ALEXANDER Graham Bell is one of two Scots inventors whose impact on our modern world is so widespread and all-pervasive that it is only in the most remote areas of the globe that their discoveries are not to be found in some form. One of those inventors is Logie Baird, responsible for the television. The other is Alexander Graham Bell, the man who is generally credited with inventing the telephone.
Bell was born in Edinburgh in 1847. He was educated at the Royal High School and at Edinburgh University. Like many others at the time, he and his family clearly thought that their prospects would be much improved by "going west", so the Bells emigrated to Canada in 1870 and then to the USA in 1871. Thus, he tends to be regarded as belonging to not only Scotland, but also the USA and Canada. He became a US citizen in 1882, but is buried in Nova Scotia, Canada, where a museum devoted to his work is situated.
It's obvious that Bell's involvement in the invention of telephone is clearly linked to his family’s interest in spoken language, acoustics and communication systems for the deaf (Bell's wife Mabel, was deaf). When he first began working in the US, he was employed in teaching deaf-mutes a system called "visible speech". This system, developed by his father, Alexander Melville Bell, was based around the way that lips, tongue and throat are shaped to produce sounds.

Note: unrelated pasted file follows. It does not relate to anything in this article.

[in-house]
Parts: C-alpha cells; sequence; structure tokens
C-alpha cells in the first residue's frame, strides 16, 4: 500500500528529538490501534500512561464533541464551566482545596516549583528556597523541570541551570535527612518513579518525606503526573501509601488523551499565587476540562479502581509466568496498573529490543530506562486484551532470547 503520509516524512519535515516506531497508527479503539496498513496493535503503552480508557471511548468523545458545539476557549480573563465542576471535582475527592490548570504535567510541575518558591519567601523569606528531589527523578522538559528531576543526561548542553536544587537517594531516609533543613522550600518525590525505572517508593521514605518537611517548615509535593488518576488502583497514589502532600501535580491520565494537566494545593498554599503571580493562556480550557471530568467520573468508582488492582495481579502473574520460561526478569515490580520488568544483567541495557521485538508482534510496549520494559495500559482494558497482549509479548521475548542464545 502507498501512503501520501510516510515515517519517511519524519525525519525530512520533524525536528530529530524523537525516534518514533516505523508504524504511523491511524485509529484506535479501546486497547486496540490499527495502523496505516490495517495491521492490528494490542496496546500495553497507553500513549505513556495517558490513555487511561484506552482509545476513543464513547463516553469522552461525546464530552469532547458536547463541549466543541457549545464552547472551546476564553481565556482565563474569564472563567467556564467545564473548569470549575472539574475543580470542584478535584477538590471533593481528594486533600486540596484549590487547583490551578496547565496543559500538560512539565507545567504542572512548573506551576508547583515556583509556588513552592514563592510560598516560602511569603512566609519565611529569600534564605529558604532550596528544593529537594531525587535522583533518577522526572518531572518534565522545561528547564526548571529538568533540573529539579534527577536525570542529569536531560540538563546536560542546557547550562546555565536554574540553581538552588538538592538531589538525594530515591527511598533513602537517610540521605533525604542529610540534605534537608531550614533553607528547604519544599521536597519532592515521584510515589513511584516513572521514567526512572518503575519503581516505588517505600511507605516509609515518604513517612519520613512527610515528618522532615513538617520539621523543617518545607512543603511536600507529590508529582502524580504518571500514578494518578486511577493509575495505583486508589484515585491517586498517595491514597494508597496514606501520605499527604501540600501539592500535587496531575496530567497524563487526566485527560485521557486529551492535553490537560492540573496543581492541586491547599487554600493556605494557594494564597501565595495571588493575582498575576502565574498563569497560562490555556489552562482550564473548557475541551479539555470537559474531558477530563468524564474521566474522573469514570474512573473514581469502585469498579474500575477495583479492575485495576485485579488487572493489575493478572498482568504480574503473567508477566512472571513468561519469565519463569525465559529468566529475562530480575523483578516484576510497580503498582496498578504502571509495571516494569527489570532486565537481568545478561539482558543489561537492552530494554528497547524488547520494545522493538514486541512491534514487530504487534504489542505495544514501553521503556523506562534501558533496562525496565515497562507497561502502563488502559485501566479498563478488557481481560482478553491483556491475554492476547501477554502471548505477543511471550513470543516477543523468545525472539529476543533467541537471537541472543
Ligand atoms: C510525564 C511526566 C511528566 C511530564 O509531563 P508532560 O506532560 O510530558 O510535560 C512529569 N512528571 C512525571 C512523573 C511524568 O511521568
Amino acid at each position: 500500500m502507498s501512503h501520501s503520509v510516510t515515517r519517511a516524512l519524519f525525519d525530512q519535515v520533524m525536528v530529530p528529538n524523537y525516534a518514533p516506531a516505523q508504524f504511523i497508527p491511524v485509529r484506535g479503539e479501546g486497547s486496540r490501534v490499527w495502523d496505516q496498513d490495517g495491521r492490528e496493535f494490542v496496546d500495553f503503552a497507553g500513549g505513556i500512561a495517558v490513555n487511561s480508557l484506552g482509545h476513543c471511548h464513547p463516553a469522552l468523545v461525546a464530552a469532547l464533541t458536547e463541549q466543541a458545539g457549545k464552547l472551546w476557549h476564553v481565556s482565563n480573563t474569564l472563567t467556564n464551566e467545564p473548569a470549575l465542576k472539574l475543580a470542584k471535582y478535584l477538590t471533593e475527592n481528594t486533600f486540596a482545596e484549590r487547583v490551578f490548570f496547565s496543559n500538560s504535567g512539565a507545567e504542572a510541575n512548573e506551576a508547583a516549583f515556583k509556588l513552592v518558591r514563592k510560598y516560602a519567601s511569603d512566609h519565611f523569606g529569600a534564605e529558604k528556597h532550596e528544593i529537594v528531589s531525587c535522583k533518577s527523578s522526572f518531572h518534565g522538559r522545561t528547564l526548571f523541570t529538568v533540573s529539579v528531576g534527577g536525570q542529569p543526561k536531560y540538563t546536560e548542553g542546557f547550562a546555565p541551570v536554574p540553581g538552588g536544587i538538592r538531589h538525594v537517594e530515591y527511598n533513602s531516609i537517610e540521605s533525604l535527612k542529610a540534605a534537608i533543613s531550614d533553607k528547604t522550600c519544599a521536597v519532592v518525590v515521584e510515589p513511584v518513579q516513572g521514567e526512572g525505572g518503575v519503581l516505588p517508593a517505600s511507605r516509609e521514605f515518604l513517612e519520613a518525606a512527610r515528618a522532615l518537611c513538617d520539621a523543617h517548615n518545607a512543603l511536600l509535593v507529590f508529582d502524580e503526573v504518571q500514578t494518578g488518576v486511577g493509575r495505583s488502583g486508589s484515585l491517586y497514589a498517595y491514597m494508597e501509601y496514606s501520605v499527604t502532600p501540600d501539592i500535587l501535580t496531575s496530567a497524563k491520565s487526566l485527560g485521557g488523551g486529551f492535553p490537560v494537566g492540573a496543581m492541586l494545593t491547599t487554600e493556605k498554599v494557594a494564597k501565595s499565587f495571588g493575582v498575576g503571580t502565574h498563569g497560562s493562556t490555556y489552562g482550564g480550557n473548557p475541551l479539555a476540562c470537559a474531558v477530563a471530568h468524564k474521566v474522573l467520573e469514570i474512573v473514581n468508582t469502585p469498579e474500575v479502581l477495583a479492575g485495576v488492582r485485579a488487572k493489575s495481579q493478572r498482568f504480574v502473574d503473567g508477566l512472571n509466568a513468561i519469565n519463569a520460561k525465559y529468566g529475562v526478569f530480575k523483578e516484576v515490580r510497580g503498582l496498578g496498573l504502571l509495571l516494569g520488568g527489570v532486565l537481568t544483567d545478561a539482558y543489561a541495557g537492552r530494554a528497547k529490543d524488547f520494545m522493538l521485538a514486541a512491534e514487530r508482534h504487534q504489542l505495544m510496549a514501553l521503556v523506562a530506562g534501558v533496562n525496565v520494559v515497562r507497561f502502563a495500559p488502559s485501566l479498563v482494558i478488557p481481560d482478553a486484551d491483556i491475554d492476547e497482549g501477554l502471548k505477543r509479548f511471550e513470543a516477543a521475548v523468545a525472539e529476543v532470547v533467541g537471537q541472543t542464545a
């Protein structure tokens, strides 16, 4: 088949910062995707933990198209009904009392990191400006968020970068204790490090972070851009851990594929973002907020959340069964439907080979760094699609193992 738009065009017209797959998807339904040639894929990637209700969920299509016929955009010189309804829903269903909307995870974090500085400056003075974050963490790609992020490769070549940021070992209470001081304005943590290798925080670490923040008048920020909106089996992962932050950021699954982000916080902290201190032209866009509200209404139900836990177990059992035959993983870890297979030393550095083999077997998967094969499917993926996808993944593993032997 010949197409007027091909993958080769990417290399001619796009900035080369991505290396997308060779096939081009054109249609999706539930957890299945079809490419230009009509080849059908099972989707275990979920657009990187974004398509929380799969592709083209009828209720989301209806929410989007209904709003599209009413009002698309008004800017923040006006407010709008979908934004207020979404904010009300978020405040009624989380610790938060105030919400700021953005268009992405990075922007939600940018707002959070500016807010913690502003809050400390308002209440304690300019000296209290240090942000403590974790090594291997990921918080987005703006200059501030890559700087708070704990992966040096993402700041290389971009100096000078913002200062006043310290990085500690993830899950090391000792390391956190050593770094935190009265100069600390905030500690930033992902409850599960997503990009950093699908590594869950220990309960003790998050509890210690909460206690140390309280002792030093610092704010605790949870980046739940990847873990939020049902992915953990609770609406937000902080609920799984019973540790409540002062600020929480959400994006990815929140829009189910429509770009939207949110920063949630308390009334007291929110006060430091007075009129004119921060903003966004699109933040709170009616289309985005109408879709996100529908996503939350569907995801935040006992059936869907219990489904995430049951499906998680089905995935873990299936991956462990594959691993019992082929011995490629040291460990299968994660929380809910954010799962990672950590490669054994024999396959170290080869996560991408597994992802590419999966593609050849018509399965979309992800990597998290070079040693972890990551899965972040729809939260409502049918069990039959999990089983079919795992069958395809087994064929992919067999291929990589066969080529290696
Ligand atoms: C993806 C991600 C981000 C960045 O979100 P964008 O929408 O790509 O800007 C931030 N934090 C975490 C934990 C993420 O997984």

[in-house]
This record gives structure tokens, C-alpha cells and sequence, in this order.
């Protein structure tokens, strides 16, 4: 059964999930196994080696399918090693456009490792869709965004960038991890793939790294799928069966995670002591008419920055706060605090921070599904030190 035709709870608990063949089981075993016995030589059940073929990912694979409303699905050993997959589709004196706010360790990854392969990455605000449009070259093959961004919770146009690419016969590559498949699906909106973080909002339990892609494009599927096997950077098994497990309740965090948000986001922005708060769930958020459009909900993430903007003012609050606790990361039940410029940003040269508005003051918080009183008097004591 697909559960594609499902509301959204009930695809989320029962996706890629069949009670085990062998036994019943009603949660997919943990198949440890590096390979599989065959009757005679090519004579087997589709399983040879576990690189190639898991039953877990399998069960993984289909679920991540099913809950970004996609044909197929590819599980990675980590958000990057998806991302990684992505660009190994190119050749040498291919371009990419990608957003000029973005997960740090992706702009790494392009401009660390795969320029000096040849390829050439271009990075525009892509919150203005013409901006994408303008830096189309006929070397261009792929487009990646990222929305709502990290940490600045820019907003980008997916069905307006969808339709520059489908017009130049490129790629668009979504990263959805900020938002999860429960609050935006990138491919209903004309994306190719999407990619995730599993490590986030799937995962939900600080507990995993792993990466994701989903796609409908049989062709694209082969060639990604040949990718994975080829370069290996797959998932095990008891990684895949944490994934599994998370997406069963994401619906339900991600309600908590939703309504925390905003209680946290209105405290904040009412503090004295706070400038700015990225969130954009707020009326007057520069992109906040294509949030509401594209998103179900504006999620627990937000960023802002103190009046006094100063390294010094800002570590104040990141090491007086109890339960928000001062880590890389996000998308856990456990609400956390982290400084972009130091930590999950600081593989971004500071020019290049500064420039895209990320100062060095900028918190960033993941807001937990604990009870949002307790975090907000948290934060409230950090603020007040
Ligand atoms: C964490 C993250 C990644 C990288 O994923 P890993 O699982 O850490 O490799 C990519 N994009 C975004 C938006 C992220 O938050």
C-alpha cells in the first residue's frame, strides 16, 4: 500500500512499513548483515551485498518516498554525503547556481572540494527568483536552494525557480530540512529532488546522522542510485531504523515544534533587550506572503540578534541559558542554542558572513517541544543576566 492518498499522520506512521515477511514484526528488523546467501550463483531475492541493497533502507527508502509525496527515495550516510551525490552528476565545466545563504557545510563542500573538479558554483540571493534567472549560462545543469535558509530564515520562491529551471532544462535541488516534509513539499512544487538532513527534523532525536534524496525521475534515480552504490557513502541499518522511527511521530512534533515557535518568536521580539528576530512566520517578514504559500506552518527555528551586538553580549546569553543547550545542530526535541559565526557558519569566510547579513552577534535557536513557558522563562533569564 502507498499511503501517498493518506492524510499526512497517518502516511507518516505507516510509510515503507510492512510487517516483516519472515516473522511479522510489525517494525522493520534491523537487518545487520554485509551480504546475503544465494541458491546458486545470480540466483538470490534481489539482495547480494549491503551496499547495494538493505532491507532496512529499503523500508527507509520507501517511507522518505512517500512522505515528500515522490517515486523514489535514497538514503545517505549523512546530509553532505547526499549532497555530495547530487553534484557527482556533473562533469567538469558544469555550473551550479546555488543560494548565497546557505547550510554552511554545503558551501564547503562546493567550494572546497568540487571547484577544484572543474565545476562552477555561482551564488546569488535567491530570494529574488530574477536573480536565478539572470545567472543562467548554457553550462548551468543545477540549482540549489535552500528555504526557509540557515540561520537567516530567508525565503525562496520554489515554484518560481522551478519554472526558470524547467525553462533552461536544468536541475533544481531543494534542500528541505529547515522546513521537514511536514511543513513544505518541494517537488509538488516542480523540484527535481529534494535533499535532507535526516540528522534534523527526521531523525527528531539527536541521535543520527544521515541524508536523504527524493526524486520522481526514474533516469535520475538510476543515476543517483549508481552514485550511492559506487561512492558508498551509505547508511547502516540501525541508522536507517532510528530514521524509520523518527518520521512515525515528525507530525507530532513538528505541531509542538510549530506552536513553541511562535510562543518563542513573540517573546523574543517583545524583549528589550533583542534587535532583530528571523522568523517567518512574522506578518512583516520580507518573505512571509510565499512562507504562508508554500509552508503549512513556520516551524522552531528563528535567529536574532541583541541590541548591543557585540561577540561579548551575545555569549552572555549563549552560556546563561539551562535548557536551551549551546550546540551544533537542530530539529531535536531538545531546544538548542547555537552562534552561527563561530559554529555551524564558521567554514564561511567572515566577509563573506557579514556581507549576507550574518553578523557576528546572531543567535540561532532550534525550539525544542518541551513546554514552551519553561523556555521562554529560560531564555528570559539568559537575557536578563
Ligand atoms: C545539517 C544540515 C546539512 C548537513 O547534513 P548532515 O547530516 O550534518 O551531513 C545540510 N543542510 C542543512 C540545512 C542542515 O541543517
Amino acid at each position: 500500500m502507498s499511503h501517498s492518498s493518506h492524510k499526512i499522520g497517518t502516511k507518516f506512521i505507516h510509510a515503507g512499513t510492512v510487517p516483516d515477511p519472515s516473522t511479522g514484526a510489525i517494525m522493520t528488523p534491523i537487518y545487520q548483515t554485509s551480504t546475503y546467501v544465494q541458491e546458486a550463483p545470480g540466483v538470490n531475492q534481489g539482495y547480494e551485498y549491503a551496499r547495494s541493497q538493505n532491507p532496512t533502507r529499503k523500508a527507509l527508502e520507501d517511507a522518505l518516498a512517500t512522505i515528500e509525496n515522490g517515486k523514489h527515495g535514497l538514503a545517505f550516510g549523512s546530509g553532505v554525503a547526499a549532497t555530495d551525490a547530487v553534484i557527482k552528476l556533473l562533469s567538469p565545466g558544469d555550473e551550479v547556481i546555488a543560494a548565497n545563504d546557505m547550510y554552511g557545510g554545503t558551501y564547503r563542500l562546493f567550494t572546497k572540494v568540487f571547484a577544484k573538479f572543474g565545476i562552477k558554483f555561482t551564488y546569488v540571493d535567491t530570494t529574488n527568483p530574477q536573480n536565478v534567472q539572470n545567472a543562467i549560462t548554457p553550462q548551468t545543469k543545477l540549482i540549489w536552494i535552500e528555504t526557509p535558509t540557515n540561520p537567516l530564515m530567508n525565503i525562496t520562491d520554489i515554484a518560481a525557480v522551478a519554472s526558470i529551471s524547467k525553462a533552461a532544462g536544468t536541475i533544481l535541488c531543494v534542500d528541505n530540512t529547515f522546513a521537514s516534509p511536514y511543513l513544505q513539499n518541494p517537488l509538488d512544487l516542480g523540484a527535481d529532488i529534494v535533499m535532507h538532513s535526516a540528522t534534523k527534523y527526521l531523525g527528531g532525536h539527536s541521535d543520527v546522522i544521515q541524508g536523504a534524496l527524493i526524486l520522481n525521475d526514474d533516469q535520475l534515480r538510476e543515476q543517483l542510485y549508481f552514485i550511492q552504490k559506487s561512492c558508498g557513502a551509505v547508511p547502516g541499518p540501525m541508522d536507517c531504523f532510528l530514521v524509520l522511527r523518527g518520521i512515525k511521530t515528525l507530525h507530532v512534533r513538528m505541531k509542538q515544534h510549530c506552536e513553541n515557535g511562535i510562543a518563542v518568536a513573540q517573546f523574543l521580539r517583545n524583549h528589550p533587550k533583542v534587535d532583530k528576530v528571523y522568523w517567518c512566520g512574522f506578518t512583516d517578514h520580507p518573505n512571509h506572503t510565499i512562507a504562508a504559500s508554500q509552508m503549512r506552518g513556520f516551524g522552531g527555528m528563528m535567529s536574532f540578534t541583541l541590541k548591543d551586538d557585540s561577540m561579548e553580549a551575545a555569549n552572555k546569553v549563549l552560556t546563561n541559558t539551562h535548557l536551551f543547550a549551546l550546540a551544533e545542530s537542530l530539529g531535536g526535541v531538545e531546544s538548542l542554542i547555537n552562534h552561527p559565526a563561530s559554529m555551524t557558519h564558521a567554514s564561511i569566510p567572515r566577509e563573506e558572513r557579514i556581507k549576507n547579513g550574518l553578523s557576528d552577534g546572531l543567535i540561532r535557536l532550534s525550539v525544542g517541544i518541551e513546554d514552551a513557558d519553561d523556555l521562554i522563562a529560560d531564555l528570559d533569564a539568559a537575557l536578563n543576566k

Eventually, he began his scientific experiments on what was to become the telephone. What Bell finally produced was a device that transformed the vibrations of speech into electrical impulses. These impulses could then be sent down a wire, before being recreated as audible speech at the other end.
After many years of research with his assistant, Thomas Watson, success was finally achieved on March 10, 1876. The first of innumerable telephone conversations around the world took place when Bell spoke the words "Watson, come here. I want you," to his assistant. There would be a host of demonstrations of the new device which would bring the telephone to public attention and would eventually lead to the foundation of the Bell Telephone Company in 1877.
Other inventors have a perfectly valid claim to have invented similar devices prior to this date (particularly the Italian Antonio Menucci, who was actually given credit by the US Congress in 2002) but Bell remains the one most often credited with producing the first fully functional version of the device.
Bell was also a pioneer of early aircraft. He designed and built the first Canadian aircraft "The Silver Dart". This was to lead to research on aerofoil technology for boats (hydrofoils, which raise the craft’s hull from the water thereby enabling it to reach much higher speeds than a normal submerged hull vessel). One vessel held the world speed record for nearly a decade, with speeds of 113khm/70mph.
A commonly used measure of sound, the "decibel" is named after Bell.